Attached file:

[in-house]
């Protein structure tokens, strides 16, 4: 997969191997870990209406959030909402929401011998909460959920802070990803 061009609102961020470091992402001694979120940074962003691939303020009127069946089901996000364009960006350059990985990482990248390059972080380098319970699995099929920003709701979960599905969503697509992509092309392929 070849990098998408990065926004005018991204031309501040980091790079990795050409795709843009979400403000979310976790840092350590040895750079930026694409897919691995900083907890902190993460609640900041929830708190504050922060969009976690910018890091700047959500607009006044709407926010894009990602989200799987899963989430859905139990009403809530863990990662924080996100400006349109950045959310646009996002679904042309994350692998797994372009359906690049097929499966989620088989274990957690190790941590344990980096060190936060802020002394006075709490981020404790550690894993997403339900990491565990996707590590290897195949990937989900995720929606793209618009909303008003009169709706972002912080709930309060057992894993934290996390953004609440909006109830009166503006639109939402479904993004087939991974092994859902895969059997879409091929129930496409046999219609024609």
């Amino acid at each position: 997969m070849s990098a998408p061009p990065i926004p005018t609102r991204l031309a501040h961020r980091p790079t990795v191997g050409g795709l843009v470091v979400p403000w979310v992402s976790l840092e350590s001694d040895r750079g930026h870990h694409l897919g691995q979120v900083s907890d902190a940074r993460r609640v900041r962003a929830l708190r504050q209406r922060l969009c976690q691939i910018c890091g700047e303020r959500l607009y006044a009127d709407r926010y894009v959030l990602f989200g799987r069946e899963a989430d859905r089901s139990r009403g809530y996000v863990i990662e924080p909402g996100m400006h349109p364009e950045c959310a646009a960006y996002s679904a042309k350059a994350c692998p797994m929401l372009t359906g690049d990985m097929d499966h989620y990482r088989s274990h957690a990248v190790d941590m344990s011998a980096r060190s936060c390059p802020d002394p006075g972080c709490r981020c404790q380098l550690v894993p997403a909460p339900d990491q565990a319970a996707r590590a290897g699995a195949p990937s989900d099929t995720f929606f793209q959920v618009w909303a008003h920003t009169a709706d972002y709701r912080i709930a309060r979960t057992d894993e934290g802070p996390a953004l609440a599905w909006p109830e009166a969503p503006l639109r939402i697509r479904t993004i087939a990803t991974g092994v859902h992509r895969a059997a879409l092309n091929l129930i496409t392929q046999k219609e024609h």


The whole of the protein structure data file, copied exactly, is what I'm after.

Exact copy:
[in-house]
């Protein structure tokens, strides 16, 4: 997969191997870990209406959030909402929401011998909460959920802070990803 061009609102961020470091992402001694979120940074962003691939303020009127069946089901996000364009960006350059990985990482990248390059972080380098319970699995099929920003709701979960599905969503697509992509092309392929 070849990098998408990065926004005018991204031309501040980091790079990795050409795709843009979400403000979310976790840092350590040895750079930026694409897919691995900083907890902190993460609640900041929830708190504050922060969009976690910018890091700047959500607009006044709407926010894009990602989200799987899963989430859905139990009403809530863990990662924080996100400006349109950045959310646009996002679904042309994350692998797994372009359906690049097929499966989620088989274990957690190790941590344990980096060190936060802020002394006075709490981020404790550690894993997403339900990491565990996707590590290897195949990937989900995720929606793209618009909303008003009169709706972002912080709930309060057992894993934290996390953004609440909006109830009166503006639109939402479904993004087939991974092994859902895969059997879409091929129930496409046999219609024609």
């Amino acid at each position: 997969m070849s990098a998408p061009p990065i926004p005018t609102r991204l031309a501040h961020r980091p790079t990795v191997g050409g795709l843009v470091v979400p403000w979310v992402s976790l840092e350590s001694d040895r750079g930026h870990h694409l897919g691995q979120v900083s907890d902190a940074r993460r609640v900041r962003a929830l708190r504050q209406r922060l969009c976690q691939i910018c890091g700047e303020r959500l607009y006044a009127d709407r926010y894009v959030l990602f989200g799987r069946e899963a989430d859905r089901s139990r009403g809530y996000v863990i990662e924080p909402g996100m400006h349109p364009e950045c959310a646009a960006y996002s679904a042309k350059a994350c692998p797994m929401l372009t359906g690049d990985m097929d499966h989620y990482r088989s274990h957690a990248v190790d941590m344990s011998a980096r060190s936060c390059p802020d002394p006075g972080c709490r981020c404790q380098l550690v894993p997403a909460p339900d990491q565990a319970a996707r590590a290897g699995a195949p990937s989900d099929t995720f929606f793209q959920v618009w909303a008003h920003t009169a709706d972002y709701r912080i709930a309060r979960t057992d894993e934290g802070p996390a953004l609440a599905w909006p109830e009166a969503p503006l639109r939402i697509r479904t993004i087939a990803t991974g092994v859902h992509r895969a059997a879409l092309n091929l129930i496409t392929q046999k219609e024609h």